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Constructing Individual Level Population Data for Social Simulation Models

Constructing Individual Level Population Data for Social Simulation Models

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Constructing Individual Level Population Data for Social Simulation Models

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  1. Constructing Individual Level Population Data for Social Simulation Models Andy Turner http://www.geog.leeds.ac.uk/people/a.turner/ Presentation as part of the Social Simulation Tutorial at the International Symposium on Grid Computing in Taipei, Taiwan 2010-03-07

  2. Outline • Introduction • Contemporary population data • Developing Population Data Expertise • Confidentiality and Disclosure Control • Population Reconstruction is an Art • 3 Population Data Integrations • Integrating survey data • Other Data for Social Simulation • What next?

  3. Introduction • Individual Agents representing people can be generated for a region • Using entirely made up data • Based on existing aggregate data measured by a census or survey • Agents attributes may be enriched using data from other sources

  4. Agents can be collected into groups sharing common characteristics • Agents can be geographically located in sub-regions and initialised with various attributes • As a Social Simulation Model (SSM) is run Agents may become more complex as they interact and more detailed in terms of their history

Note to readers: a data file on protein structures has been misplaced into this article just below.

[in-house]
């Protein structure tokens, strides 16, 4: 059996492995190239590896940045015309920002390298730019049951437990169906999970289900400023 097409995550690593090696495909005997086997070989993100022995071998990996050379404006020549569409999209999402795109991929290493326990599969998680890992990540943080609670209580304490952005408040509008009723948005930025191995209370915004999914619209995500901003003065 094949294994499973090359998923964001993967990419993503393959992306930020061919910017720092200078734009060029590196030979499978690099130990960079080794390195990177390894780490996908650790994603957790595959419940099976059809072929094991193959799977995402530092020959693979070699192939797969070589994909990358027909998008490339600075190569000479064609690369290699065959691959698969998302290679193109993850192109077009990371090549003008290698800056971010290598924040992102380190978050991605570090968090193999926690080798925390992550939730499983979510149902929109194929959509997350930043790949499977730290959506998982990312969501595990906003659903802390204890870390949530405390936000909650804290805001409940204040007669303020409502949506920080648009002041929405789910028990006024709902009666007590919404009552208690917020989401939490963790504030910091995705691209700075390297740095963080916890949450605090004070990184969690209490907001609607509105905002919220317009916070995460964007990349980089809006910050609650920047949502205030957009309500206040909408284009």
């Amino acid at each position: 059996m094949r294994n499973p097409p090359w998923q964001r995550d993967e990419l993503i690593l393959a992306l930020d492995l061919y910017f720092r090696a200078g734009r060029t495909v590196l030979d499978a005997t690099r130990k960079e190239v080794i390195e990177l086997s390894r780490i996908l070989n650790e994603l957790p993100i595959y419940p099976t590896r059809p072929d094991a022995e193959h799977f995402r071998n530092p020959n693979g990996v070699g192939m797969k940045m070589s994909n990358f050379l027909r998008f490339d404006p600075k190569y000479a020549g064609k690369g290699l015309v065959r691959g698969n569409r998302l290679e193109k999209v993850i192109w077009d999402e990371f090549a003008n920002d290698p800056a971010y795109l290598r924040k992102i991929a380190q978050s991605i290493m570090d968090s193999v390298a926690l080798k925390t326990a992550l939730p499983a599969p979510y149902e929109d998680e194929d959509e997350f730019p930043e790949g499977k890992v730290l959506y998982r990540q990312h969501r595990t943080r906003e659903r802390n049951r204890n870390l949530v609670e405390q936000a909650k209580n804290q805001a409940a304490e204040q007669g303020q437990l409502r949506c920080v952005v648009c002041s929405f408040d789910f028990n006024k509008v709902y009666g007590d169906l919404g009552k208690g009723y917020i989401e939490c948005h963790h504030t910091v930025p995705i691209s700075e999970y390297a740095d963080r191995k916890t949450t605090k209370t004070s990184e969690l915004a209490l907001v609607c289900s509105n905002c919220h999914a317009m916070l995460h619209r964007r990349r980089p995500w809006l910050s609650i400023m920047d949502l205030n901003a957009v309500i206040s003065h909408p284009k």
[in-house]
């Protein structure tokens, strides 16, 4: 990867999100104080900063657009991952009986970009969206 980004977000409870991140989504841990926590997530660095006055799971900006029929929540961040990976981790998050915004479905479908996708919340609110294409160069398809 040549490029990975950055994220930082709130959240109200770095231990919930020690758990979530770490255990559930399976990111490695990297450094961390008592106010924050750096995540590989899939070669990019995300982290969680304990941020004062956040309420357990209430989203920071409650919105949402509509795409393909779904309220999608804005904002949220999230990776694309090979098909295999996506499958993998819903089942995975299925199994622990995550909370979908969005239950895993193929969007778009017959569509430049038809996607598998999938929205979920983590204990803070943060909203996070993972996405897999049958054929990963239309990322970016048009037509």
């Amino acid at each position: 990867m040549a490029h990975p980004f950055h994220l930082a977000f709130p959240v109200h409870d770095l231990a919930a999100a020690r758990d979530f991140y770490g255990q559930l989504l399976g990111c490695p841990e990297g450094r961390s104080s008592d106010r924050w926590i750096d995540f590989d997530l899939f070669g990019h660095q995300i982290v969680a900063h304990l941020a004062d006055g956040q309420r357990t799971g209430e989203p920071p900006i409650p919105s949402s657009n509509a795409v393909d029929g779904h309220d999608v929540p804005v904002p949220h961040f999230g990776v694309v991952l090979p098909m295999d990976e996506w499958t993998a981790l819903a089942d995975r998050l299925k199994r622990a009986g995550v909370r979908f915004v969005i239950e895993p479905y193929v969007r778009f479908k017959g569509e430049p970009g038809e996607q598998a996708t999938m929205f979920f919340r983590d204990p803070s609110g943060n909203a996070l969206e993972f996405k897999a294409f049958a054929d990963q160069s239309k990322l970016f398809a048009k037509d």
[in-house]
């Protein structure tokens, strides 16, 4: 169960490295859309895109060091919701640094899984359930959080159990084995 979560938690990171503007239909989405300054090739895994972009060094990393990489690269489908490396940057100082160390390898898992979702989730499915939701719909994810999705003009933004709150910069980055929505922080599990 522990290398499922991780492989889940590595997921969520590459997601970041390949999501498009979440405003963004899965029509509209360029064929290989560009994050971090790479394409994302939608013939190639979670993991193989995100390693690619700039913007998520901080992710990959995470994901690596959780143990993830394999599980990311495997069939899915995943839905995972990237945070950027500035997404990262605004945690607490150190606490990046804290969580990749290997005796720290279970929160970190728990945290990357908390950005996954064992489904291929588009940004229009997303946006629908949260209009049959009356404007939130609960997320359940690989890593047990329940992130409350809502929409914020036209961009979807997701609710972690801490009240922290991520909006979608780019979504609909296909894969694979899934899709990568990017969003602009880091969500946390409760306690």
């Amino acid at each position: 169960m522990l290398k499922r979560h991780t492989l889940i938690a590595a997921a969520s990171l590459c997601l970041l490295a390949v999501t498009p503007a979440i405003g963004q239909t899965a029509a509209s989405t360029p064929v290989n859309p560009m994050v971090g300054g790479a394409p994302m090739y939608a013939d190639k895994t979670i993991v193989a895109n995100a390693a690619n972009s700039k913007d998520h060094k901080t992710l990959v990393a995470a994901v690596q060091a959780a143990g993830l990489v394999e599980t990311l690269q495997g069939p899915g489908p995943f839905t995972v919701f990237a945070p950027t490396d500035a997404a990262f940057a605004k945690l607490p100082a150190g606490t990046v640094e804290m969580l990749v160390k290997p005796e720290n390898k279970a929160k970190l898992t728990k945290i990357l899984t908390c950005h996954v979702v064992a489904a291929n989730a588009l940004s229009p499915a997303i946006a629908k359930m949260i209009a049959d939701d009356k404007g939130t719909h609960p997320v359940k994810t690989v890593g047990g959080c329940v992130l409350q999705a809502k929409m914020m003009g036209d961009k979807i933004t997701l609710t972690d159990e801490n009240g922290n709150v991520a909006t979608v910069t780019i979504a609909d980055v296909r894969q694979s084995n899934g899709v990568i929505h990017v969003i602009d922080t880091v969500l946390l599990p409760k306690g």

5. Agents output from a SSM can be input into another SSM • This can be viewed as an enrichment process • As simulation proceeds, then it can be hoped that a model becomes more realistic and representative of a population • The “Garden of Eden” configuration we started with today is very unrealistic

  6. After several generations it settles down into something more normal and which changes gradually • Initially, the Age distribution of the population is quite odd and no females are pregnant, but after a number of generations things balance out • Without doing anything and allowing randomness to even things out, over time the distribution of birthdays should even up • However, this could take a very long time, a very large number of iterations if fertility was high and miscarriage was not modelled and gestation was of a fixed duration

  7. Contemporary population data • Most countries provide some form of aggregate statistics about population to the research community • In many cases this is publicly available • It tends to be derived from census surveys and/or registration data • Most countries have a system for registering births, deaths and marriages. • Some also have mandatory systems for recording peoples changes of residential address

  8. Data in a very disaggregate or individual level is available for some countries • In most cases this is a sample of records • These are sometimes annonymised in that identifying variables such as a persons name and sometimes also their residential location is removed • In some cases this data is removed, but replaced with a unique identifier that is otherwise meaningless, but can be used to link back to other data • Pseudo annonymisation • In addition in many countries there are large and small scale social surveys • Also there are very detailed lifestyle data collected by business that is observing customers and also directly surveying the population • Population data is very useful and very valuable if it is good!